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Last modified: June 25, 2007
XML Daily Newslink. Monday, 25 June 2007

A Cover Pages Publication
Provided by OASIS and Sponsor Members
Edited by Robin Cover

This issue of XML Daily Newslink is sponsored by:

SOA, Web Services, and RESTful Systems
Eric J. Bruno, DDJ

Representational state transfer, or "REST" for short, is a less restrictive form of SOA than web services. The Web is the premier example of a RESTful system, which makes sense since much of the Web's architecture preceded the definition of REST. What the Web makes clear, however, is that complex remote procedure call protocols are not needed to create successful, scalable, understandable, and reliable distributed software systems. Instead, the principals of REST are all you need. Overall, REST can be described as a technology and platform-independent architecture where loosely coupled components communicate via interfaces over standard web protocols. Software, hardware, and data-centric designs maximize system efficiency, scalability, and network throughput. The underlying principal is simplicity. REST differs from other software architecture in that it marries the concepts common to software architecture (interfaces, components, connectors, patterns, and so on) with those of network architecture (portability, bandwidth management, throughput measurement, protocol latencies, and so on). This combination makes REST ideal for distributed software systems where scalability, in terms of both processing power and communication efficiency, are critical. I've built many RESTful services, as well as web services, in different production systems with great success. In my experience, it's quicker and easier to build, deploy, and consume a REST service than a full-blown web service. If you haven't jumped into the world of SOA-based development because of the complexities of web-service development, give REST and this framework a try.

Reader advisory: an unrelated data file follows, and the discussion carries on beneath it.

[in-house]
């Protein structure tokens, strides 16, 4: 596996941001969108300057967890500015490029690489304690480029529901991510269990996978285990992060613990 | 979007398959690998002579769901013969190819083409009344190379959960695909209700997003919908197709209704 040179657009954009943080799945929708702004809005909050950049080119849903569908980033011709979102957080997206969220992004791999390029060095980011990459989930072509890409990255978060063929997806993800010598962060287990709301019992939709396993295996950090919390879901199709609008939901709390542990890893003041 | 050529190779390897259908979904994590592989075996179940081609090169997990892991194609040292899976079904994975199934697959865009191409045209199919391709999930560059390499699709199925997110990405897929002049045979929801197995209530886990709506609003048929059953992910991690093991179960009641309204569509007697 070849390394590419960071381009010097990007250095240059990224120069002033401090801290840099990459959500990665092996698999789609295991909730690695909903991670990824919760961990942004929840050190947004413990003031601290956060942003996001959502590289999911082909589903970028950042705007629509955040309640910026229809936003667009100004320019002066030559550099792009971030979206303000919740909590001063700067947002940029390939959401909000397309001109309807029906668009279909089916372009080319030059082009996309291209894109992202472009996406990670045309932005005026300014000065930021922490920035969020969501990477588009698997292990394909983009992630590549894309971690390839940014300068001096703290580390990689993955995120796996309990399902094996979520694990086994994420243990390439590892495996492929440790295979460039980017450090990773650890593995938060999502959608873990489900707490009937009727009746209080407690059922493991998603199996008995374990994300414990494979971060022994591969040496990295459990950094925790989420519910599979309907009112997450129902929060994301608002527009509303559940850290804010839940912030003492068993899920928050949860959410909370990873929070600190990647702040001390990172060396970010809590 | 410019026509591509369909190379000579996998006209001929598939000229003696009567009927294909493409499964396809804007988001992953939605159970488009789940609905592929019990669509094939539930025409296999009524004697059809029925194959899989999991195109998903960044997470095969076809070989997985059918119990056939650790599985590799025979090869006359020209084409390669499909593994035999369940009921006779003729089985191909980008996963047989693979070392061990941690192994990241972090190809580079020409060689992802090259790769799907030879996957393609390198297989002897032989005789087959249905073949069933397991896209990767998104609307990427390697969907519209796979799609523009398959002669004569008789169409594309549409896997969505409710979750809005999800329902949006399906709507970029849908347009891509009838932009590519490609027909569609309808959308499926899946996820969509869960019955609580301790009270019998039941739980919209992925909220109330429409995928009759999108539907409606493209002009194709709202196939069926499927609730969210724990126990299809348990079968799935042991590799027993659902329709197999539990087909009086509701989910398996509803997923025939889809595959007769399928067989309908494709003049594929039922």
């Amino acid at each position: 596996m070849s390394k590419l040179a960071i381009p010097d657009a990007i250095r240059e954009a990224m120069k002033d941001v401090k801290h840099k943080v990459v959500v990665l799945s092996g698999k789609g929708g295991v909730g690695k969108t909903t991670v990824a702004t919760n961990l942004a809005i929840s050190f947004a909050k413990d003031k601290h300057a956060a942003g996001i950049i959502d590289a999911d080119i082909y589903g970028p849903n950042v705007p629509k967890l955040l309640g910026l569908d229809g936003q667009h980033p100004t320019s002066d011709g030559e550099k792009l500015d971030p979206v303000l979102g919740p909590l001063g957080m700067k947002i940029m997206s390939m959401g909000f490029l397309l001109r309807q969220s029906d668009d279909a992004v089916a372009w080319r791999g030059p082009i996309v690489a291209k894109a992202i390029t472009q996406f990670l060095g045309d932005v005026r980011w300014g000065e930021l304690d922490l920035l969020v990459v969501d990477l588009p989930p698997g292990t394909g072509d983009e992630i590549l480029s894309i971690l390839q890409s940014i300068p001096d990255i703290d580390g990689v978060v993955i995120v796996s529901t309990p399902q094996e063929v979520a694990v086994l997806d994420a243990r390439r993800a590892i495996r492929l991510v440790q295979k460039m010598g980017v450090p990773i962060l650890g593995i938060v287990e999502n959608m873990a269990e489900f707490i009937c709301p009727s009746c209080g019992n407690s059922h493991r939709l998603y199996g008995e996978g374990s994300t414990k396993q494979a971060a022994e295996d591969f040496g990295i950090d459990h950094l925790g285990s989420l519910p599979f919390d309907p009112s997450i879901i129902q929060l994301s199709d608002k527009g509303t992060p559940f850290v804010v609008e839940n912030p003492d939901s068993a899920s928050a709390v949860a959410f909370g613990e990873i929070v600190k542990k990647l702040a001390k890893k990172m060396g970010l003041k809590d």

Mozilla + iTunes + Rhapsody = Songbird
Andy Patrizio,

Songbird is a new music player from a San Francisco startup with the unique name Pioneers of the Inevitable. Songbird is built on XUL, which stands for Extensible User-Interface Language. It deploys a series of XML tags that allow different operating platforms to exchange data that describe a program's user interface, which can help cross-platform applications work together. XULRunner is a packaging of the core Mozilla codebase including XUL, HTML, XML, CSS, Javascript and the rest of the Gecko rendering engine. (Gecko is the rendering engine upon which both the Netscape and Firefox browsers are built.). In other words, XULRunner is the core runtime, including a set of libraries and APIs that provide basic functionality required by Web applications, but which does not include any actual user interface or "application" layer. Browsing capabilities aside, Songbird's emphasis is on audio playback, both with locally stored files and music streamed over the Internet. Because the player uses Gecko, it will support many of the skins and plug-ins of Firefox. Among the plug-ins is one for the iPod. This extension, according to the description, will mount your iPod in Songbird, allowing you to play songs from your iPod library and playlists. This extension also allows you to copy songs to your iPod or synchronize your iPod from your Songbird library.

BPEL4People Aims to Bridge Gap Between Humans and SOA
Rich Seeley,